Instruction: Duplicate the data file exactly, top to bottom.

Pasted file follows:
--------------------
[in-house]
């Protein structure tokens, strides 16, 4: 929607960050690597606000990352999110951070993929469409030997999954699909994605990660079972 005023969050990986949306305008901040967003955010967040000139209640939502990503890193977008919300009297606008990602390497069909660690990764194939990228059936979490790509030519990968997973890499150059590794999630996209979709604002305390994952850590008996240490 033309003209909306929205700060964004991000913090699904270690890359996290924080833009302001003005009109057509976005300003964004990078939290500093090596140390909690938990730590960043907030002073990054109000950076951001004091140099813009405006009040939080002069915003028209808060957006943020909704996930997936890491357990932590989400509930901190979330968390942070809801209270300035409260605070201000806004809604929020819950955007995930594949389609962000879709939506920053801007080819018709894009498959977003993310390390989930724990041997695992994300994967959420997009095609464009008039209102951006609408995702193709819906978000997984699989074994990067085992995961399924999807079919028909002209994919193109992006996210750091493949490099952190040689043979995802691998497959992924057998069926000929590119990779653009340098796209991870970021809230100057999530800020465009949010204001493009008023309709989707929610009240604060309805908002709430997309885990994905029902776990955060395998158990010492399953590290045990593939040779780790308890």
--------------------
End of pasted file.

[in-house]
């Protein structure tokens, strides 16, 4: 929607960050690597606000990352999110951070993929469409030997999954699909994605990660079972 005023969050990986949306305008901040967003955010967040000139209640939502990503890193977008919300009297606008990602390497069909660690990764194939990228059936979490790509030519990968997973890499150059590794999630996209979709604002305390994952850590008996240490 033309003209909306929205700060964004991000913090699904270690890359996290924080833009302001003005009109057509976005300003964004990078939290500093090596140390909690938990730590960043907030002073990054109000950076951001004091140099813009405006009040939080002069915003028209808060957006943020909704996930997936890491357990932590989400509930901190979330968390942070809801209270300035409260605070201000806004809604929020819950955007995930594949389609962000879709939506920053801007080819018709894009498959977003993310390390989930724990041997695992994300994967959420997009095609464009008039209102951006609408995702193709819906978000997984699989074994990067085992995961399924999807079919028909002209994919193109992006996210750091493949490099952190040689043979995802691998497959992924057998069926000929590119990779653009340098796209991870970021809230100057999530800020465009949010204001493009008023309709989707929610009240604060309805908002709430997309885990994905029902776990955060395998158990010492399953590290045990593939040779780790308890």